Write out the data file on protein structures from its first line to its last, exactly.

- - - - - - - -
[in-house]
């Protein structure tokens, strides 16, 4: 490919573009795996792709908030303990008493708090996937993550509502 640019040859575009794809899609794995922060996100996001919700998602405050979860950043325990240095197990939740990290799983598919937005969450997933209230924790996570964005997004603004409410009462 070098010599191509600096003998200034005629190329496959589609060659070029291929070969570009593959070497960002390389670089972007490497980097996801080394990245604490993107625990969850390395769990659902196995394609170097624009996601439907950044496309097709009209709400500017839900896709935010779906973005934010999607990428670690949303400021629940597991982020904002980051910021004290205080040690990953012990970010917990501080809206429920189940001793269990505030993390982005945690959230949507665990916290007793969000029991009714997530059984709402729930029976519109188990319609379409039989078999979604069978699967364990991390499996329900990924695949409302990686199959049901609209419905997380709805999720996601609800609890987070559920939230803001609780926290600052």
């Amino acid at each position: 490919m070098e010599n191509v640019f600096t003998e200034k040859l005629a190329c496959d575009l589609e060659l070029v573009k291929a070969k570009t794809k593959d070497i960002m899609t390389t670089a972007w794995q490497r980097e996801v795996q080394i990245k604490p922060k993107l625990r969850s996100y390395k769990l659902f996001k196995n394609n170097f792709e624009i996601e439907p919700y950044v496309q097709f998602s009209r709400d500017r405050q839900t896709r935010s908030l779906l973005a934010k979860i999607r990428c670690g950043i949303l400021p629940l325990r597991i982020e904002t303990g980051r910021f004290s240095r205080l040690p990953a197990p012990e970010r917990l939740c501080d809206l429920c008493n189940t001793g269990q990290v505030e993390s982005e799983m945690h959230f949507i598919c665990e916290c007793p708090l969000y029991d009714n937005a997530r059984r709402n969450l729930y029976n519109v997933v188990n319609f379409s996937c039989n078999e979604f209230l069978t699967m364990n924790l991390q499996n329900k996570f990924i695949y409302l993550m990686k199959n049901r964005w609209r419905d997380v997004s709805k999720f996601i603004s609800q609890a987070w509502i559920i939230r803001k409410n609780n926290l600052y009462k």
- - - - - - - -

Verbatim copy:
[in-house]
């Protein structure tokens, strides 16, 4: 490919573009795996792709908030303990008493708090996937993550509502 640019040859575009794809899609794995922060996100996001919700998602405050979860950043325990240095197990939740990290799983598919937005969450997933209230924790996570964005997004603004409410009462 070098010599191509600096003998200034005629190329496959589609060659070029291929070969570009593959070497960002390389670089972007490497980097996801080394990245604490993107625990969850390395769990659902196995394609170097624009996601439907950044496309097709009209709400500017839900896709935010779906973005934010999607990428670690949303400021629940597991982020904002980051910021004290205080040690990953012990970010917990501080809206429920189940001793269990505030993390982005945690959230949507665990916290007793969000029991009714997530059984709402729930029976519109188990319609379409039989078999979604069978699967364990991390499996329900990924695949409302990686199959049901609209419905997380709805999720996601609800609890987070559920939230803001609780926290600052």
């Amino acid at each position: 490919m070098e010599n191509v640019f600096t003998e200034k040859l005629a190329c496959d575009l589609e060659l070029v573009k291929a070969k570009t794809k593959d070497i960002m899609t390389t670089a972007w794995q490497r980097e996801v795996q080394i990245k604490p922060k993107l625990r969850s996100y390395k769990l659902f996001k196995n394609n170097f792709e624009i996601e439907p919700y950044v496309q097709f998602s009209r709400d500017r405050q839900t896709r935010s908030l779906l973005a934010k979860i999607r990428c670690g950043i949303l400021p629940l325990r597991i982020e904002t303990g980051r910021f004290s240095r205080l040690p990953a197990p012990e970010r917990l939740c501080d809206l429920c008493n189940t001793g269990q990290v505030e993390s982005e799983m945690h959230f949507i598919c665990e916290c007793p708090l969000y029991d009714n937005a997530r059984r709402n969450l729930y029976n519109v997933v188990n319609f379409s996937c039989n078999e979604f209230l069978t699967m364990n924790l991390q499996n329900k996570f990924i695949y409302l993550m990686k199959n049901r964005w609209r419905d997380v997004s709805k999720f996601i603004s609800q609890a987070w509502i559920i939230r803001k409410n609780n926290l600052y009462k």